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by Martin Edwards
Allison & Busby, May 2002
275 pages
17.99 GBP
ISBN: 0749005181

Buy in the UK | Buy in Canada

The author of seven books in the private eye Harry Devlin series set in Liverpool, Martin Edwards has stepped in a new direction with his first standalone novel, Take My Breath Away. The book follows two separate plot threads which ultimately intersect. The protagonist of the book is a former lawyer turned writer by the name of Nic Gabriel. The second story line features a paralegal by the assumed name of Roxanne Wake.

It's most unusual to go to a party and see one of your best friends murdered by a spurned lover. But it's well nigh impossible for the killer to be a woman who committed suicide five years earlier. Yet that is what Nic Gabriel witnesses when Dylan Rees is stabbed by Ella Vinton, a woman who bound herself to the tracks and was killed by a train. It doesn't seem likely that she could recompose herself. Nic blames himself for his slow reaction to seeing Ella and what she is about to do and vows to determine exactly what did occur here. He doesn't have much to go on other than some enigmatic last words from Dylan.

Meanwhile, Roxanne Wake has just accepted a job at Creed, a firm that specializes in human rights law. From the first, we know that Roxanne is working under an assumed name and that she is hiding her past from her employers. Slowly over the course of the book, it is revealed that her real name is Cassandra Lee and that she was involved in the murder of her lover in a case that garnered headlines across the nation. She's changed her appearance and is trying to move on, but somehow Nic recognizes her anyway when he visits Creed while tracking down clues in Dylan's case.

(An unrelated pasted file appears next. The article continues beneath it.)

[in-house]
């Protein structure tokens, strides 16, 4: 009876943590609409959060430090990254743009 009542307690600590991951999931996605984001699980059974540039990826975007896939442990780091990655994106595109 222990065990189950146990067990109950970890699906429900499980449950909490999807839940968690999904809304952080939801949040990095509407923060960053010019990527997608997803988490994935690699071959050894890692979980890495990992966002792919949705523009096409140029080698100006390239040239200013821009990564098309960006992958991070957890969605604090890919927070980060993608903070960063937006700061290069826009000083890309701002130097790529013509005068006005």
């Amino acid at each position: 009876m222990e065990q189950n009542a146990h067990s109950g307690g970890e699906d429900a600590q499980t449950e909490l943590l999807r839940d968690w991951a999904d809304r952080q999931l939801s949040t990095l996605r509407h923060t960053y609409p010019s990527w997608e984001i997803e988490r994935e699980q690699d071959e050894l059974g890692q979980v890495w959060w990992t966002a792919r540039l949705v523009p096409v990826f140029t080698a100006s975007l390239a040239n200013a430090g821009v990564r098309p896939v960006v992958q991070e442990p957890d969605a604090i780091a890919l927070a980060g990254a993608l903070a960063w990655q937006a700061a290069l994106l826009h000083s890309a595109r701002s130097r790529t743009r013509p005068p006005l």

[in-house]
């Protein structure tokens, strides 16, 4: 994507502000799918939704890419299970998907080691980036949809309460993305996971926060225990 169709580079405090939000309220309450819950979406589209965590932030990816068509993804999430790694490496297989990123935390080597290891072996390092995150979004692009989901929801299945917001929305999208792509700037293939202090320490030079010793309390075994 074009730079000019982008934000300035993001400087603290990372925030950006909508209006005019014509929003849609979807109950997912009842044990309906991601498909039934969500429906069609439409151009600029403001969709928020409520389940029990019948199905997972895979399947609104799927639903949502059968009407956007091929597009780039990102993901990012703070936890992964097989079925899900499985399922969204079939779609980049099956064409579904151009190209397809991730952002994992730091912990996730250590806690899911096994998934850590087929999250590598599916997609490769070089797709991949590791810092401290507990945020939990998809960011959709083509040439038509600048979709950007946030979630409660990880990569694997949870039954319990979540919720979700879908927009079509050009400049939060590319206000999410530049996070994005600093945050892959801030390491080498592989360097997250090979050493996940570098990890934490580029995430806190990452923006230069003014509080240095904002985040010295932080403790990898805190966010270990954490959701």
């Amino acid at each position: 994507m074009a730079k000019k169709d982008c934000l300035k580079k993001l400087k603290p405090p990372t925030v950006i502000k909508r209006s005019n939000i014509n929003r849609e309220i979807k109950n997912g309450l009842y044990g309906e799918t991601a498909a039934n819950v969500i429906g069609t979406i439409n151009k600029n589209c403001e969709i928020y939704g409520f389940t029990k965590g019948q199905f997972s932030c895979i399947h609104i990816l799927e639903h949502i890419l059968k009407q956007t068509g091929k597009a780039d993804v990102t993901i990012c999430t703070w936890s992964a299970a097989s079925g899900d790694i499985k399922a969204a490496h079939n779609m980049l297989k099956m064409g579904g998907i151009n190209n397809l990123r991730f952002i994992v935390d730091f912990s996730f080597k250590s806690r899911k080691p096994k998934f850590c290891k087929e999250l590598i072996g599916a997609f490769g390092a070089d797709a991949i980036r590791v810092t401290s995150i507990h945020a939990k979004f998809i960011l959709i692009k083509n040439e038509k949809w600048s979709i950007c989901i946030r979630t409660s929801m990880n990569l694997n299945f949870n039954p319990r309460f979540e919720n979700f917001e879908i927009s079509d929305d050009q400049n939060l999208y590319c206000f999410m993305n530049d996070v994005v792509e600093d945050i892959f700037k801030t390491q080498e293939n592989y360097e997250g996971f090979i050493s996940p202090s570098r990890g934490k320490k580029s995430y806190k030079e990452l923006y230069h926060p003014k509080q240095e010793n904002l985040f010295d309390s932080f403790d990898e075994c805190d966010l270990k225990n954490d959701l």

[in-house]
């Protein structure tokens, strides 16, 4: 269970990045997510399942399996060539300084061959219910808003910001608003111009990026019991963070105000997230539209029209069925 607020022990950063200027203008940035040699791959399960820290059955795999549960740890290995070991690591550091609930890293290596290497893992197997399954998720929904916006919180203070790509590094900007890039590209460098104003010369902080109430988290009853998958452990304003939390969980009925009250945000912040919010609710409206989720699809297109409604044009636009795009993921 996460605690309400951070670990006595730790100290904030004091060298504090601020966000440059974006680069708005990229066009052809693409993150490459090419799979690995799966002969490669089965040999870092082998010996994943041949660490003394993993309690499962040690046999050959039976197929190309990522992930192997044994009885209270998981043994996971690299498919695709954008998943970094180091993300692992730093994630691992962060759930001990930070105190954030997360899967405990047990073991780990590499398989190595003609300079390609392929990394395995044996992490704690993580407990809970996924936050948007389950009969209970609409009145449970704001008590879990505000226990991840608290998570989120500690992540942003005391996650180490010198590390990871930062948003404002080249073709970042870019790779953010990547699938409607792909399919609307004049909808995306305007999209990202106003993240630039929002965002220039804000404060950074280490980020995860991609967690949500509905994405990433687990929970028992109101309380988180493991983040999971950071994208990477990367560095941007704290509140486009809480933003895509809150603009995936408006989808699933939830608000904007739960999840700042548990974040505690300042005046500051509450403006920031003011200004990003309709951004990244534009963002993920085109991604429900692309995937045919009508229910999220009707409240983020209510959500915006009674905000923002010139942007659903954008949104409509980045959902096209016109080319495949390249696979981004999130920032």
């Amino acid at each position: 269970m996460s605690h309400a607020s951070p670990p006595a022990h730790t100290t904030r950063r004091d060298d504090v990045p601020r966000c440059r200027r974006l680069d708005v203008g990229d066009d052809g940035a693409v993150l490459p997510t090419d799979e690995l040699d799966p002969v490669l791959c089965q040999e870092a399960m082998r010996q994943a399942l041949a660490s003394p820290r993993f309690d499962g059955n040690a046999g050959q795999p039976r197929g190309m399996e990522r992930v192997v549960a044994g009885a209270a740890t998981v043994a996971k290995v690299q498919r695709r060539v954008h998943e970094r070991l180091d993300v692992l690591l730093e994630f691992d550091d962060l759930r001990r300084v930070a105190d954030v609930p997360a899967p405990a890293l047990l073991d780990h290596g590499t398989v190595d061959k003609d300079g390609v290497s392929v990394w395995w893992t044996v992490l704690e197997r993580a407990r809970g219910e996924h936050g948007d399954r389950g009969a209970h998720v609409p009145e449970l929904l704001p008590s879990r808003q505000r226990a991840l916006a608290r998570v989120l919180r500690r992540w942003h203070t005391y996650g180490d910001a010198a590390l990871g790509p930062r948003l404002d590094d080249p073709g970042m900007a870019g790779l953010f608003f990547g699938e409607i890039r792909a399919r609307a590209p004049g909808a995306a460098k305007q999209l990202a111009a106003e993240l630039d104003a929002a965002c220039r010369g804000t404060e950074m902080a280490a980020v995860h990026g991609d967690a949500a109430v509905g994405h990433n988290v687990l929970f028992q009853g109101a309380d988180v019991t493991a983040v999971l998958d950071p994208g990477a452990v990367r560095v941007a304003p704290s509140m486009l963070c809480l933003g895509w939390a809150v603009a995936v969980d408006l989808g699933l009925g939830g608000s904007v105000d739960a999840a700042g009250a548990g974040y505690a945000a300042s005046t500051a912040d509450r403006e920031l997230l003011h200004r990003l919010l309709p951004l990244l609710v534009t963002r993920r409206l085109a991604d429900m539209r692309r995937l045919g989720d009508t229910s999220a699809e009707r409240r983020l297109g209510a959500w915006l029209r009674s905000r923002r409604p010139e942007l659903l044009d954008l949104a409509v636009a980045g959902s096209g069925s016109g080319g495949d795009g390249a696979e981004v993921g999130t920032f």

Nic is a man who is at loose ends. A few years earlier, he wrote a true crime best seller book. Since that time, he has had no motivation to write another book nor to pursue any paying pursuits. Roxanne naturally assumes that Nic wants to write a book about her situation and will do anything to keep the past buried. As it turns out, there is plenty of material to use within the Creed firm, as their past history is suspect and the current group of lawyers all are more than they seem.

The plot perhaps has a few too many threads going at the same time, even within the boundaries of one character. Nic, for example, is not only searching to find the truth about Dylan but also to prove that his father did not kill his mother. At times, particularly in the Roxanne thread, Edwards teeters on the brink of melodrama. There are all sorts of other deaths that come to the surface during the course of the book.

The book was well written and well paced, although I did think that Edwards stretched out revealing Roxanne's secrets a bit too long. The various characters were well drawn. Edwards did a superb job in resolving all of the plot points, and the resolution was very satisfying. The ending, in particular, was excellent and cast doubt in the reader's mind about whether the truth had been revealed or not.

Reviewed by Maddy Van Hertbruggen, January 2003

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Contact: Yvonne Klein (ymk@reviewingtheevidence.com)

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